Coastal Trail Runs understands how to run a proper trail race. No fluff, no ridiculous expo, no fireman at the finish line – instead your entry fee gets you a solidly marked course (albeit a little long), with an on time start, a quality tech race shirt, and the best stocked aid station and lunch after the race you could possible ask for. Furthermore, the raffle is done ahead of time and awards are given out on a rolling basis as people finish. And if that wasn’t enough, the weather this year was perfect for racing as opposed to the usually socked in fog and rain the race usually sees.
An Americano and muffin had me awake for the 8 o’clock start and after a little milling around and a short warm up we were called to the start line. A big climb and hike in Yosemite the past weekend had taken its toll on me with a number of off days from running and a knee and groin that had nagged me on my runs in the week prior to the race, but as soon as the race started I found the mental race zone and felt smooth. After a short road section, Janosch Kowalczyk, a German exchange student studying at Cal Poly, and I hit the flat bluff trail together at the front of the race pack. We clipped off a sub six first mile and I opened a slight gap the second mile knowing its a lot harder to be chased on the climb up Valencia if I could get out of sight. Valencia plays to my running style being a rocky steep two mile climb and I grabbed my purple rubberband at the top of the peak to prove I had made it to the summit before opening up my stride for the descent back to the starting area.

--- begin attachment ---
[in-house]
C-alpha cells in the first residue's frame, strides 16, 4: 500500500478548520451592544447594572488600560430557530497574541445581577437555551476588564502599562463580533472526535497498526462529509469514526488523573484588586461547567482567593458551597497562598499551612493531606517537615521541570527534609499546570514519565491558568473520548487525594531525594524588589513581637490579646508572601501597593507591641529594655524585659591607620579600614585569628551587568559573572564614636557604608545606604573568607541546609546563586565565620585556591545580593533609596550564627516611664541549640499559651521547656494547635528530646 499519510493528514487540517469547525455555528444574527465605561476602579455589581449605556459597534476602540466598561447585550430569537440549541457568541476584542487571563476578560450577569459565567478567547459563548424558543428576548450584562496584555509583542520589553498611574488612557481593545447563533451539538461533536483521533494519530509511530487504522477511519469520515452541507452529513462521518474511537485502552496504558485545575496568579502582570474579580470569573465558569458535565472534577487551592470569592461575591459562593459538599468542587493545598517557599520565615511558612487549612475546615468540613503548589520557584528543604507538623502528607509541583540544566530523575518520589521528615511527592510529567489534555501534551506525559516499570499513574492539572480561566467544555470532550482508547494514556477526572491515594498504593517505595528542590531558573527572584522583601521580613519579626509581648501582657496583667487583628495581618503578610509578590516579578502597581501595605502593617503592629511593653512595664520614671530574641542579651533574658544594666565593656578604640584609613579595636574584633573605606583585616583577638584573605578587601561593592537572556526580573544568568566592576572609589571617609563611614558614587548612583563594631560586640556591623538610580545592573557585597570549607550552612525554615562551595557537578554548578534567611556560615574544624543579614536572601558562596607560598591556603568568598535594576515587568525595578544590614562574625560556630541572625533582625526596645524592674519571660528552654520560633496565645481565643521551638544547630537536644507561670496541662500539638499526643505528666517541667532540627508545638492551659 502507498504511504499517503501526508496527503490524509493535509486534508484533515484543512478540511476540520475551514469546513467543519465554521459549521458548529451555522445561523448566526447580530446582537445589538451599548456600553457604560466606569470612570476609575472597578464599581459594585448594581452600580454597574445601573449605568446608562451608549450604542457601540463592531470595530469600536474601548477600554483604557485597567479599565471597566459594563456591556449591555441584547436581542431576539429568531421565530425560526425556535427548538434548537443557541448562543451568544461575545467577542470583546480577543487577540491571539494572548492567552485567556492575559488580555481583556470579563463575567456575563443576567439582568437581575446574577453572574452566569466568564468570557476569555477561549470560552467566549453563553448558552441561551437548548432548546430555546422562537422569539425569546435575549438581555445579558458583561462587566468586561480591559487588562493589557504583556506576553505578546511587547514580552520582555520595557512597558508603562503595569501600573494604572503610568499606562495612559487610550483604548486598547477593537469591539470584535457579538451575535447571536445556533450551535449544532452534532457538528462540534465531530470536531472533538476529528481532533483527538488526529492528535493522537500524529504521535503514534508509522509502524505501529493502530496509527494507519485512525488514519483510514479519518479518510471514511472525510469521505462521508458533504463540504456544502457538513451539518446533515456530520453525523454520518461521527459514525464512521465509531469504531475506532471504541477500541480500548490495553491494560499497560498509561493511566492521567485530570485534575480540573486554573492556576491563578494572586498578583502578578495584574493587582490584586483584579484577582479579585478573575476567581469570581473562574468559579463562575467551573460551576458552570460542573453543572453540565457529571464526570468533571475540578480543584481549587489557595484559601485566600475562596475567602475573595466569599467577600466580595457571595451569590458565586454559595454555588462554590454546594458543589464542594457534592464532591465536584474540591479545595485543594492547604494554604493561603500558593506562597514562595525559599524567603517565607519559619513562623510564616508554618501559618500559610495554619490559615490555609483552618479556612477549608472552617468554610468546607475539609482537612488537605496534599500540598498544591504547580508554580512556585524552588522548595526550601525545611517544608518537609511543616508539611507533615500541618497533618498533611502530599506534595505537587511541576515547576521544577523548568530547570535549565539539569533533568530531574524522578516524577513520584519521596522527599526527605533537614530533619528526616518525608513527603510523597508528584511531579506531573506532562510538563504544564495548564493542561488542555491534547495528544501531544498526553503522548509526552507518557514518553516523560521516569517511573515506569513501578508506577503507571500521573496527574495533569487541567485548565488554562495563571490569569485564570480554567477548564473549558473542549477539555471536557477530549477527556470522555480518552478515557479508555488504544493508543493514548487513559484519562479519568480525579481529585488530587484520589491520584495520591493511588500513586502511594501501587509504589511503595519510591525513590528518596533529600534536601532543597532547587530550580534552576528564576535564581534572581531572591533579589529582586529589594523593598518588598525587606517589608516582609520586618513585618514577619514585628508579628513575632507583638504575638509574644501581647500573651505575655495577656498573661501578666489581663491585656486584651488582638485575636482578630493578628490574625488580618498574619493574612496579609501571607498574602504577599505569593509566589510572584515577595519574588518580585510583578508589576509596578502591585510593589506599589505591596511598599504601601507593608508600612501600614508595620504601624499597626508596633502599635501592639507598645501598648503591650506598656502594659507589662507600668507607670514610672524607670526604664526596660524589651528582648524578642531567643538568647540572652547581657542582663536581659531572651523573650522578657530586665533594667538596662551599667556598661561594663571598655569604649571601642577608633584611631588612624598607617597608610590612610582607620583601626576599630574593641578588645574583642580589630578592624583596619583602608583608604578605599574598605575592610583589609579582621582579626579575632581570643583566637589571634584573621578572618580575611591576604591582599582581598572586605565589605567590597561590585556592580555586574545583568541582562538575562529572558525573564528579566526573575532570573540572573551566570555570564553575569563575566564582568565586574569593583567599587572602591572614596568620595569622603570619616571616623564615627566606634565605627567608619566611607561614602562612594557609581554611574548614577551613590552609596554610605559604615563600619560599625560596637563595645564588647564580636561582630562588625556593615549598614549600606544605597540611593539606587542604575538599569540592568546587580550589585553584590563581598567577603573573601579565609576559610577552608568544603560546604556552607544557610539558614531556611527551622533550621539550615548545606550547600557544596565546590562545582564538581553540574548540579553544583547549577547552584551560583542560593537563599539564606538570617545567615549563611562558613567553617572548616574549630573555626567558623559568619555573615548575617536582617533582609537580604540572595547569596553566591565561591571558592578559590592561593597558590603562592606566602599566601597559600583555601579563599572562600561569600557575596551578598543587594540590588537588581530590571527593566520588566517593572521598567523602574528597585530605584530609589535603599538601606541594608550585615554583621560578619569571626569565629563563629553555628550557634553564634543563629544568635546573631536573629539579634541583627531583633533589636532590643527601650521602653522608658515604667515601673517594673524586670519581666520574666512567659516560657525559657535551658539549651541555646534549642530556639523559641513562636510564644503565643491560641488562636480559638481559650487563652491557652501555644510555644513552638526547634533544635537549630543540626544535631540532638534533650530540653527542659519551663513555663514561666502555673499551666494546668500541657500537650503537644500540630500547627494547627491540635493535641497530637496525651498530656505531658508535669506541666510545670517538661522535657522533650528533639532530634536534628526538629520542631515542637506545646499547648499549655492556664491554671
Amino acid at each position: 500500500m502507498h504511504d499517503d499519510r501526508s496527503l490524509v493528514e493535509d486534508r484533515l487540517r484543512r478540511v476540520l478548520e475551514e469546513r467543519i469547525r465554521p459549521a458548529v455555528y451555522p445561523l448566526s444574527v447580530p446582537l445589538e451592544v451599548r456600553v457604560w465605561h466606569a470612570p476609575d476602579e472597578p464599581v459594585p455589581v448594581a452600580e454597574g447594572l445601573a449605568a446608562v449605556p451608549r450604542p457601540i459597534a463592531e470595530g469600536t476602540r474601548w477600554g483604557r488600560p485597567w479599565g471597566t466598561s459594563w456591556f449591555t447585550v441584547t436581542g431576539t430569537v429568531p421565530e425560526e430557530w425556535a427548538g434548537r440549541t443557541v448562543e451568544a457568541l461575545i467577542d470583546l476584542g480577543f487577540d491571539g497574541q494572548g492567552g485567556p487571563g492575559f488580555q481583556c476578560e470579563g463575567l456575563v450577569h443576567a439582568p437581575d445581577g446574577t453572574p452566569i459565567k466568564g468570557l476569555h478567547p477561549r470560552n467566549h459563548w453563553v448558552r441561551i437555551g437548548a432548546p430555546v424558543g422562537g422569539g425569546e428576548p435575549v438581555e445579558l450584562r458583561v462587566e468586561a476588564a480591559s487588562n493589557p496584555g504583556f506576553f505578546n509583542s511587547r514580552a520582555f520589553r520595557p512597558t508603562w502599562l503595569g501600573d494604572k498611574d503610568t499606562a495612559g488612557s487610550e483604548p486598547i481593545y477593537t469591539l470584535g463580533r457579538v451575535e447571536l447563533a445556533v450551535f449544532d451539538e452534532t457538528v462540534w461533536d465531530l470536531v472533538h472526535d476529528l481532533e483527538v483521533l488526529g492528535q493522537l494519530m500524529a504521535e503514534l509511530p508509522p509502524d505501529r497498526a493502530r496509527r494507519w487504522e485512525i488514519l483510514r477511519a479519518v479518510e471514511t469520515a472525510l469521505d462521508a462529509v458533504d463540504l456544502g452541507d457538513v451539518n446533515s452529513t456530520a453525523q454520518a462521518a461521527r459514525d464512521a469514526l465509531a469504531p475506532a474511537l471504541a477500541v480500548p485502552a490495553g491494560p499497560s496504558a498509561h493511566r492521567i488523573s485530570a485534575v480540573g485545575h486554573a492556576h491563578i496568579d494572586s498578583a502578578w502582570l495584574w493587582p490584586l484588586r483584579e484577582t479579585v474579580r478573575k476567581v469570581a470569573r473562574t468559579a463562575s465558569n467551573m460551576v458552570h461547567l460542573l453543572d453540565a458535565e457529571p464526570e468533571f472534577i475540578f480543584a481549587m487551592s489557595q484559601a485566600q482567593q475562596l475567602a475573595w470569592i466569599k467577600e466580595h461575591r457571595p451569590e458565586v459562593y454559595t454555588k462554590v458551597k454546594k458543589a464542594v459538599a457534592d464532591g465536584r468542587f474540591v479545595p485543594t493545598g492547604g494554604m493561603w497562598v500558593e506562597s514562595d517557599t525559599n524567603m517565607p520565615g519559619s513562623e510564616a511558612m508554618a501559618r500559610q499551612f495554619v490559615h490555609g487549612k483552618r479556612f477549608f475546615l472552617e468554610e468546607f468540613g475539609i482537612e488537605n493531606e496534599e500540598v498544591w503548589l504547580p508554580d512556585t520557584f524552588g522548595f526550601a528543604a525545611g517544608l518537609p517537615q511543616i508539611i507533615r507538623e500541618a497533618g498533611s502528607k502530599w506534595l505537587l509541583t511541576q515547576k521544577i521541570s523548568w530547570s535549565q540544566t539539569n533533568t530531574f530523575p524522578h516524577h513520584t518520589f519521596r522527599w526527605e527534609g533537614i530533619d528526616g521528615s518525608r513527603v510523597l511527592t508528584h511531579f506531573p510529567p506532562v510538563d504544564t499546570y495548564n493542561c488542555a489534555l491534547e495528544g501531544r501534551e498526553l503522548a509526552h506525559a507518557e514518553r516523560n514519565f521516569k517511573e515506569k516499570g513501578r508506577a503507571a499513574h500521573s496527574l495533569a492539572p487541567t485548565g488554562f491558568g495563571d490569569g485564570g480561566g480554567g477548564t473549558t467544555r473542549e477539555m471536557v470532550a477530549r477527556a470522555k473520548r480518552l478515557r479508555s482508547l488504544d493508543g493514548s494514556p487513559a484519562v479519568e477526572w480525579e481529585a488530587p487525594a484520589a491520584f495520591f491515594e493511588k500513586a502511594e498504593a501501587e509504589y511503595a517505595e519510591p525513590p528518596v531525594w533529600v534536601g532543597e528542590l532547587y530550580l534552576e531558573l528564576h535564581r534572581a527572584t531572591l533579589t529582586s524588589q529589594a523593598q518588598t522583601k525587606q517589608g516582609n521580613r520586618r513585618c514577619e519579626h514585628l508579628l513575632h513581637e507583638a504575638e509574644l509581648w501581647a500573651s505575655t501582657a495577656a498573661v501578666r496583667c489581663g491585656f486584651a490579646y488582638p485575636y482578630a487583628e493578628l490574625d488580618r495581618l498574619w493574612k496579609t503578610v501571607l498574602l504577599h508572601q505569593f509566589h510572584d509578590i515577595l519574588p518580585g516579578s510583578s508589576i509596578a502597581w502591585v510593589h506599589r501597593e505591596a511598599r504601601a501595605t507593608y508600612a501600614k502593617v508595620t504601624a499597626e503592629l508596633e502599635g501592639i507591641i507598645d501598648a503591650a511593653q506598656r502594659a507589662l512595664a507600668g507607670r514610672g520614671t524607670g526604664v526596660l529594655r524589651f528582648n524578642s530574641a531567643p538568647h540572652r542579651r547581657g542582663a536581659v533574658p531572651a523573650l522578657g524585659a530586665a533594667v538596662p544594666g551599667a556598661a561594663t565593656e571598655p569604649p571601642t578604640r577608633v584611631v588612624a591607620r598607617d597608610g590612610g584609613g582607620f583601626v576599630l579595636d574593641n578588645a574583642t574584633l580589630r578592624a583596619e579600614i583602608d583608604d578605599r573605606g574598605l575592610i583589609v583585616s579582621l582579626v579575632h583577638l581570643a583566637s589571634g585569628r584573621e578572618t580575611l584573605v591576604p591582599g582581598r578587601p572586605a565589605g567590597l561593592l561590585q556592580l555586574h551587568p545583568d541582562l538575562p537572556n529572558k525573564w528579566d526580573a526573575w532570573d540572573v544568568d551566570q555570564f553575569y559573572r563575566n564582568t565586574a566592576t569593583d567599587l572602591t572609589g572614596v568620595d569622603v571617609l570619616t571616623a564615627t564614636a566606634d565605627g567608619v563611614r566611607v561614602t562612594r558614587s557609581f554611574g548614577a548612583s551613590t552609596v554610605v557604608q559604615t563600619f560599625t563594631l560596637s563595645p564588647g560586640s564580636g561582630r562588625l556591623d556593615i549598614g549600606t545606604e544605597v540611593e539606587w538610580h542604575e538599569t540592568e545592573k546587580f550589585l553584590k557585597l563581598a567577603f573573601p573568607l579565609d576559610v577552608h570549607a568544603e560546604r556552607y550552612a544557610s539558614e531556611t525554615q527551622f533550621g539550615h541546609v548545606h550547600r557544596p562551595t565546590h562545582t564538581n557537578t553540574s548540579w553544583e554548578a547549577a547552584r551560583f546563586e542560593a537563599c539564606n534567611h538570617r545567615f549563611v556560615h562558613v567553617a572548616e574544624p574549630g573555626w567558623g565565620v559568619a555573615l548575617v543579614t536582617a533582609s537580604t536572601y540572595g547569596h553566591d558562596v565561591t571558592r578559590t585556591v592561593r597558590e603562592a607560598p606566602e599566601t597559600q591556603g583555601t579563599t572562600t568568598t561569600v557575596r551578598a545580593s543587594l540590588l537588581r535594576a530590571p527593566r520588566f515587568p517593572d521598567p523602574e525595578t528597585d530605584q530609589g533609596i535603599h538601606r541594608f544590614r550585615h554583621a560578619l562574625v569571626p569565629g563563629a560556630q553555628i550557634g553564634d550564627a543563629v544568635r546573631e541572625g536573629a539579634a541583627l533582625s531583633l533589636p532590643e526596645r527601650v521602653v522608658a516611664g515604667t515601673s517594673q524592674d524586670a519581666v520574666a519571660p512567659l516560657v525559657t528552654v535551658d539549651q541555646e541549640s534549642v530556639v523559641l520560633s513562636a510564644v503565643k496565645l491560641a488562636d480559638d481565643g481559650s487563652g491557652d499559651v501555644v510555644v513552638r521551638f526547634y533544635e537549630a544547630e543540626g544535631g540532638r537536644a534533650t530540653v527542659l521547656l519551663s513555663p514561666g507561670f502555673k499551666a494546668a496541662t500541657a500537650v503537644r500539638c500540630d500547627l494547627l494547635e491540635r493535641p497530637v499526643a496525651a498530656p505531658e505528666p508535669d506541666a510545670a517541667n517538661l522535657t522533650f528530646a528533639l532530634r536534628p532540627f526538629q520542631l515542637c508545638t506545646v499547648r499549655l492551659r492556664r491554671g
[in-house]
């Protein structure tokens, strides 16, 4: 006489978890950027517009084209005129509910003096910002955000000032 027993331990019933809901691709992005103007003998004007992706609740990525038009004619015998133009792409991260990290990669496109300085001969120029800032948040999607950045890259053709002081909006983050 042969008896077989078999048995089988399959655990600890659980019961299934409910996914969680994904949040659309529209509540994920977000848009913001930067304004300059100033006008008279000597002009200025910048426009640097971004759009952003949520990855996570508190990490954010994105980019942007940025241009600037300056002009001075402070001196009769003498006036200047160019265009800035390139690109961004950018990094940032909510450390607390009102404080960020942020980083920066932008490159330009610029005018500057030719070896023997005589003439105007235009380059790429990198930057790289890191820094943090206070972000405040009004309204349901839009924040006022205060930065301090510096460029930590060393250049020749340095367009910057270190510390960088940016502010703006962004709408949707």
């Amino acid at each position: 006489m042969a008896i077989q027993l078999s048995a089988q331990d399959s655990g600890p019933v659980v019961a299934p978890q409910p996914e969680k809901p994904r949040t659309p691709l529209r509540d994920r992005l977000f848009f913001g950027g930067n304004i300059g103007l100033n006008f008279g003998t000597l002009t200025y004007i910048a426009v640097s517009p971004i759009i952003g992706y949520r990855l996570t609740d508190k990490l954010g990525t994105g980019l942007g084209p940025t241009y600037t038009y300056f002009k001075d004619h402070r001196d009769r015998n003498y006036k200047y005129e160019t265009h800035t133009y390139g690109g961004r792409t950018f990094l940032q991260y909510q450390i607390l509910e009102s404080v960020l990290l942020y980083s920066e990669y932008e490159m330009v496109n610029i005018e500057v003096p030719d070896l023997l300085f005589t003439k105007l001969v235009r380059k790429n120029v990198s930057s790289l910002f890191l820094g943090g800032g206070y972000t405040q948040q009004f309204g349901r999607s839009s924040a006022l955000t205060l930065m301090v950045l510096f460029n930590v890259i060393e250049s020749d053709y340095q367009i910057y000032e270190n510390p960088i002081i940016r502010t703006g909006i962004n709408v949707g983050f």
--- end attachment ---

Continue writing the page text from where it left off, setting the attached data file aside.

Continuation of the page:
Racing at Montana de Oro is as much about the uphills as it is about the downhills, you get about two miles of flat at the start but everything else is either uphill or downhill. Coming down from Valencia you are routed on to a much smoother and more runnable trail than the climb on the way up letting you really open your stride on the smooth descent. My stomach took a turn for the worse on the second half of the descend holding me back a little but as I dropped down through the campground and back to Spooners Cove I was feeling better and cruised through the aid zone without stopping.
The second half of the course is an out-and-back climbing Hazard Peak and descending to the park boundary before turning around. The grade is less steep and the trail much wider and smoother making for an easier climb. The descent off the backside of Hazard always drops further and father than I remember, but soon enough I had my second rubberband from the turnaround point and only had a single climb and swooping descent left. The climb back up Hazard was made easier by seeing fellow 25k and 50k racers making their way to the turnaround point. I hit the final ~3 mile descent and checked my watch. I was aiming for a sub 2 hour finish with a sub 1:50 being the stretch goal. A slightly long course pushed me past 1:50, but I managed to cross the line in first at 1:54:32 lowering the course record by 13 minutes. The top three all went under the old record and my friend Chandler Morehardt finished 4th in his first trail race and longest run ever.